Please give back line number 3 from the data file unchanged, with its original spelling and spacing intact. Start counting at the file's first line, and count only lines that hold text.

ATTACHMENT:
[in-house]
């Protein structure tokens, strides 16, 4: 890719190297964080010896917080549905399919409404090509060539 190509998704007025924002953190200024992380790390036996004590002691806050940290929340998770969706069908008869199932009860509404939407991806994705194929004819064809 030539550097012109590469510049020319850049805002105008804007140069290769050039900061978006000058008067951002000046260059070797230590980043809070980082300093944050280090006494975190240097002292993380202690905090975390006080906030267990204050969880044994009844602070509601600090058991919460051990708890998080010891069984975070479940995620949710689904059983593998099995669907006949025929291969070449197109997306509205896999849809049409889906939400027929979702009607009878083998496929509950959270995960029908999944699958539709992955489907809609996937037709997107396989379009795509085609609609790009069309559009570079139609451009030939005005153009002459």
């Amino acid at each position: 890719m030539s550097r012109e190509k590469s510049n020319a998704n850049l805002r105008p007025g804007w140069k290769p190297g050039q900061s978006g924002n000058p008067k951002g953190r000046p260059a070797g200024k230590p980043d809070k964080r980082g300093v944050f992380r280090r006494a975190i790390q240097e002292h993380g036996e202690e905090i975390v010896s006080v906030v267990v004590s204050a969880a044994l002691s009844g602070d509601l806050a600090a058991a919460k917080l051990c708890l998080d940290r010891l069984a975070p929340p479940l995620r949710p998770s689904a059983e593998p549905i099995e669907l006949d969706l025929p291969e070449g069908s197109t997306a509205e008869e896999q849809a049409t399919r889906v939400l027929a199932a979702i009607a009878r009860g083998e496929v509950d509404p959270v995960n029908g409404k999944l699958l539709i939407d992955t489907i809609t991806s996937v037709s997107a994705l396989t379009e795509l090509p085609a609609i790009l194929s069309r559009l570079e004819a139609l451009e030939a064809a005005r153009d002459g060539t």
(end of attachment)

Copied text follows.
């Amino acid at each position: 890719m030539s550097r012109e190509k590469s510049n020319a998704n850049l805002r105008p007025g804007w140069k290769p190297g050039q900061s978006g924002n000058p008067k951002g953190r000046p260059a070797g200024k230590p980043d809070k964080r980082g300093v944050f992380r280090r006494a975190i790390q240097e002292h993380g036996e202690e905090i975390v010896s006080v906030v267990v004590s204050a969880a044994l002691s009844g602070d509601l806050a600090a058991a919460k917080l051990c708890l998080d940290r010891l069984a975070p929340p479940l995620r949710p998770s689904a059983e593998p549905i099995e669907l006949d969706l025929p291969e070449g069908s197109t997306a509205e008869e896999q849809a049409t399919r889906v939400l027929a199932a979702i009607a009878r009860g083998e496929v509950d509404p959270v995960n029908g409404k999944l699958l539709i939407d992955t489907i809609t991806s996937v037709s997107a994705l396989t379009e795509l090509p085609a609609i790009l194929s069309r559009l570079e004819a139609l451009e030939a064809a005005r153009d002459g060539t």